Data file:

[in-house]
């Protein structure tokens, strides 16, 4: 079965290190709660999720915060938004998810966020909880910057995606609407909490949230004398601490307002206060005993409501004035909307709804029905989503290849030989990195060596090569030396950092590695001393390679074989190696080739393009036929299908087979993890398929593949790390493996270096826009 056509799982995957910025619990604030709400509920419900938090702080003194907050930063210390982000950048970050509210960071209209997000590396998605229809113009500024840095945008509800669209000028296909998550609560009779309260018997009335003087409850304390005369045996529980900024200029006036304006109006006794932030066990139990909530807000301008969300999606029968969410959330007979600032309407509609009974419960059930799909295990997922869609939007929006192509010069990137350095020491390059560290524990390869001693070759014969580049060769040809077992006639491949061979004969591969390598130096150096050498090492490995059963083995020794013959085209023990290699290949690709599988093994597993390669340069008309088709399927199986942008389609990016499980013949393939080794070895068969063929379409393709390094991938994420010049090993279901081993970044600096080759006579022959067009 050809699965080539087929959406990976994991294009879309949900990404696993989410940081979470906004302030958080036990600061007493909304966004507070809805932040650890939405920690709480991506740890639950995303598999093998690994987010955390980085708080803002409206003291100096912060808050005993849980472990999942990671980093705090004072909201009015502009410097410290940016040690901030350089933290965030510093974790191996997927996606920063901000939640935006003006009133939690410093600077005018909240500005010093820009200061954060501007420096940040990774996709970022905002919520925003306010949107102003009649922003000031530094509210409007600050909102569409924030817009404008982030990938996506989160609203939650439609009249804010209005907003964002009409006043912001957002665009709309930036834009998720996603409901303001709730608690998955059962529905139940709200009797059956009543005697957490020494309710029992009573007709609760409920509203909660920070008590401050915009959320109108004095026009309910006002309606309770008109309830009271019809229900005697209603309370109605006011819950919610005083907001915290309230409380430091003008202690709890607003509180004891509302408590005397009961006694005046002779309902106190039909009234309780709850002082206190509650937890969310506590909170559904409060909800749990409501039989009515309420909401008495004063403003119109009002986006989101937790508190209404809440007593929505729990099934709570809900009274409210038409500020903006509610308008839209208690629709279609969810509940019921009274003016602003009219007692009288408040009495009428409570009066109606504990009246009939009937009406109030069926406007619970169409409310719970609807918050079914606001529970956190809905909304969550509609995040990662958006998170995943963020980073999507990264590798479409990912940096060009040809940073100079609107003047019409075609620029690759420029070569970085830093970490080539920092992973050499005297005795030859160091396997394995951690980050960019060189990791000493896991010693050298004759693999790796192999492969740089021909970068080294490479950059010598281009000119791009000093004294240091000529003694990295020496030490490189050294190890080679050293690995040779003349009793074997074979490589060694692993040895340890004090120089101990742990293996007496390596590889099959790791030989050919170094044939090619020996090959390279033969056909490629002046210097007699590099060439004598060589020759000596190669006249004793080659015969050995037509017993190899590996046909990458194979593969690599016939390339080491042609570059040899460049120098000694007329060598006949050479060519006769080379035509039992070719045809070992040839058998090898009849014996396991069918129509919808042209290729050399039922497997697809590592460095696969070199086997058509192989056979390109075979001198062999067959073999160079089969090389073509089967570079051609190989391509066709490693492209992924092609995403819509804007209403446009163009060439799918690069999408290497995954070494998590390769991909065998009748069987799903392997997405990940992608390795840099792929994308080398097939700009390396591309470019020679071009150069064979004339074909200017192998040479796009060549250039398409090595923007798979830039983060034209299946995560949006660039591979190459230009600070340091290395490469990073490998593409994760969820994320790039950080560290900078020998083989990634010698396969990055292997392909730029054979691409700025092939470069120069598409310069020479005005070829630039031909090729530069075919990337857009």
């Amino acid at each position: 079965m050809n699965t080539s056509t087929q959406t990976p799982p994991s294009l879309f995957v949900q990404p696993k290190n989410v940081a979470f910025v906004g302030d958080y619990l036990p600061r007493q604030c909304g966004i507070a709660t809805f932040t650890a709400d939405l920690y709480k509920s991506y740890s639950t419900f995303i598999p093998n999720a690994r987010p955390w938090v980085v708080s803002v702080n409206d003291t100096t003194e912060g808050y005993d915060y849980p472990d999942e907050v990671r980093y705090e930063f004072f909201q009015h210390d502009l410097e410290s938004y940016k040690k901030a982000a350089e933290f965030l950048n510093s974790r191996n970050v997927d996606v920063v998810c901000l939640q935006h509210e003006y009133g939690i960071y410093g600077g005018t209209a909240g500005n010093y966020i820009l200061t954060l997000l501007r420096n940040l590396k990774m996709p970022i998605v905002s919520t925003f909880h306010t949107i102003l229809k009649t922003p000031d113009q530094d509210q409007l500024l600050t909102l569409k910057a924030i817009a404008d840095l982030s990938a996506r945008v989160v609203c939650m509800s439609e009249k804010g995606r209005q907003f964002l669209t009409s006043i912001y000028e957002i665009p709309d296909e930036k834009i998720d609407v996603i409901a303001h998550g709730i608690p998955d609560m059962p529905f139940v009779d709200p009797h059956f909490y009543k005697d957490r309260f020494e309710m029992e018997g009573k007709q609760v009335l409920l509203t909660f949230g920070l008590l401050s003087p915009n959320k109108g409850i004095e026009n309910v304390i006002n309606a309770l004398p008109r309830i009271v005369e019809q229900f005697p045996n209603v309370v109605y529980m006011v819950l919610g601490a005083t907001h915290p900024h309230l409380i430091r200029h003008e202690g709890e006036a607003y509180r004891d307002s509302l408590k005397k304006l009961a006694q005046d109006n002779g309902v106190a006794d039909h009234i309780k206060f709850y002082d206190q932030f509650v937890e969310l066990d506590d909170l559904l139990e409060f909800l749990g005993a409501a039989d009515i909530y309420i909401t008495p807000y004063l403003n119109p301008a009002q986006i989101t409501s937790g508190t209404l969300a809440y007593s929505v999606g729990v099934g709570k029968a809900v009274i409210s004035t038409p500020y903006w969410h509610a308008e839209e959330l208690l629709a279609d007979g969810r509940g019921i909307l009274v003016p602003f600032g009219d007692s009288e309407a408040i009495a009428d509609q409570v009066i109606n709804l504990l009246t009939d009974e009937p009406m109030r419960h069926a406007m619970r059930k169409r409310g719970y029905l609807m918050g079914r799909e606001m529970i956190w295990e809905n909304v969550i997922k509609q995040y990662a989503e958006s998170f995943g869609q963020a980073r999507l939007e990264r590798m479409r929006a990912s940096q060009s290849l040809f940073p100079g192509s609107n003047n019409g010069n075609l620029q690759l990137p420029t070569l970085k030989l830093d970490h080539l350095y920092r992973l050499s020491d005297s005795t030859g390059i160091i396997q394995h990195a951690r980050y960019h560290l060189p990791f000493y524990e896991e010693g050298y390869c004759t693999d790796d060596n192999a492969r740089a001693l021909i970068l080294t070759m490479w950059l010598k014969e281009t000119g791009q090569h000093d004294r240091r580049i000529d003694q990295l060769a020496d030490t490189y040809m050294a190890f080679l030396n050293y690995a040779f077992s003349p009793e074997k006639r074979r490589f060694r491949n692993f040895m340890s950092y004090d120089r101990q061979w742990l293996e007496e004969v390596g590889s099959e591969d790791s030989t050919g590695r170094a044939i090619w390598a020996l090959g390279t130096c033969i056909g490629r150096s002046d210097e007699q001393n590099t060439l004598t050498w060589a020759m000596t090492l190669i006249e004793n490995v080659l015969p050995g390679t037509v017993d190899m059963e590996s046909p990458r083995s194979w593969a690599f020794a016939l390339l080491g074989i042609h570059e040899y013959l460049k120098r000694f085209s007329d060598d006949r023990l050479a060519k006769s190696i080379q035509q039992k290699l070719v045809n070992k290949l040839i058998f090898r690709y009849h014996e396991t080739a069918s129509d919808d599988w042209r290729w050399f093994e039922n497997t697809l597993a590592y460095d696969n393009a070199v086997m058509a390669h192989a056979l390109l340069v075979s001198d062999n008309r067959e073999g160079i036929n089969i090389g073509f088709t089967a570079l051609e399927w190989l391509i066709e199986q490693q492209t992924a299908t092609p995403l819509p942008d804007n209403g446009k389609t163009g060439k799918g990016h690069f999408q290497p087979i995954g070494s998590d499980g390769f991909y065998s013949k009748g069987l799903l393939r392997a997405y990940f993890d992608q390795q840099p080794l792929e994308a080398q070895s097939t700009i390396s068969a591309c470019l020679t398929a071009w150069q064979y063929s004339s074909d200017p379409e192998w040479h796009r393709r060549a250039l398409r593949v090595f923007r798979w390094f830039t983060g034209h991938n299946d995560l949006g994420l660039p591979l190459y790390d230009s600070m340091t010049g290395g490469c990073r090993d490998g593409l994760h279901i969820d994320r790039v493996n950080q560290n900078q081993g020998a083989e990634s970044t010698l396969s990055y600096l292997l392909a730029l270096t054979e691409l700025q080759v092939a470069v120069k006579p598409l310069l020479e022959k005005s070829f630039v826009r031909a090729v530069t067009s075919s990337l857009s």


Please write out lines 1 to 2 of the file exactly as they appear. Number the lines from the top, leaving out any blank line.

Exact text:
[in-house]
């Protein structure tokens, strides 16, 4: 079965290190709660999720915060938004998810966020909880910057995606609407909490949230004398601490307002206060005993409501004035909307709804029905989503290849030989990195060596090569030396950092590695001393390679074989190696080739393009036929299908087979993890398929593949790390493996270096826009 056509799982995957910025619990604030709400509920419900938090702080003194907050930063210390982000950048970050509210960071209209997000590396998605229809113009500024840095945008509800669209000028296909998550609560009779309260018997009335003087409850304390005369045996529980900024200029006036304006109006006794932030066990139990909530807000301008969300999606029968969410959330007979600032309407509609009974419960059930799909295990997922869609939007929006192509010069990137350095020491390059560290524990390869001693070759014969580049060769040809077992006639491949061979004969591969390598130096150096050498090492490995059963083995020794013959085209023990290699290949690709599988093994597993390669340069008309088709399927199986942008389609990016499980013949393939080794070895068969063929379409393709390094991938994420010049090993279901081993970044600096080759006579022959067009 050809699965080539087929959406990976994991294009879309949900990404696993989410940081979470906004302030958080036990600061007493909304966004507070809805932040650890939405920690709480991506740890639950995303598999093998690994987010955390980085708080803002409206003291100096912060808050005993849980472990999942990671980093705090004072909201009015502009410097410290940016040690901030350089933290965030510093974790191996997927996606920063901000939640935006003006009133939690410093600077005018909240500005010093820009200061954060501007420096940040990774996709970022905002919520925003306010949107102003009649922003000031530094509210409007600050909102569409924030817009404008982030990938996506989160609203939650439609009249804010209005907003964002009409006043912001957002665009709309930036834009998720996603409901303001709730608690998955059962529905139940709200009797059956009543005697957490020494309710029992009573007709609760409920509203909660920070008590401050915009959320109108004095026009309910006002309606309770008109309830009271019809229900005697209603309370109605006011819950919610005083907001915290309230409380430091003008202690709890607003509180004891509302408590005397009961006694005046002779309902106190039909009234309780709850002082206190509650937890969310506590909170559904409060909800749990409501039989009515309420909401008495004063403003119109009002986006989101937790508190209404809440007593929505729990099934709570809900009274409210038409500020903006509610308008839209208690629709279609969810509940019921009274003016602003009219007692009288408040009495009428409570009066109606504990009246009939009937009406109030069926406007619970169409409310719970609807918050079914606001529970956190809905909304969550509609995040990662958006998170995943963020980073999507990264590798479409990912940096060009040809940073100079609107003047019409075609620029690759420029070569970085830093970490080539920092992973050499005297005795030859160091396997394995951690980050960019060189990791000493896991010693050298004759693999790796192999492969740089021909970068080294490479950059010598281009000119791009000093004294240091000529003694990295020496030490490189050294190890080679050293690995040779003349009793074997074979490589060694692993040895340890004090120089101990742990293996007496390596590889099959790791030989050919170094044939090619020996090959390279033969056909490629002046210097007699590099060439004598060589020759000596190669006249004793080659015969050995037509017993190899590996046909990458194979593969690599016939390339080491042609570059040899460049120098000694007329060598006949050479060519006769080379035509039992070719045809070992040839058998090898009849014996396991069918129509919808042209290729050399039922497997697809590592460095696969070199086997058509192989056979390109075979001198062999067959073999160079089969090389073509089967570079051609190989391509066709490693492209992924092609995403819509804007209403446009163009060439799918690069999408290497995954070494998590390769991909065998009748069987799903392997997405990940992608390795840099792929994308080398097939700009390396591309470019020679071009150069064979004339074909200017192998040479796009060549250039398409090595923007798979830039983060034209299946995560949006660039591979190459230009600070340091290395490469990073490998593409994760969820994320790039950080560290900078020998083989990634010698396969990055292997392909730029054979691409700025092939470069120069598409310069020479005005070829630039031909090729530069075919990337857009």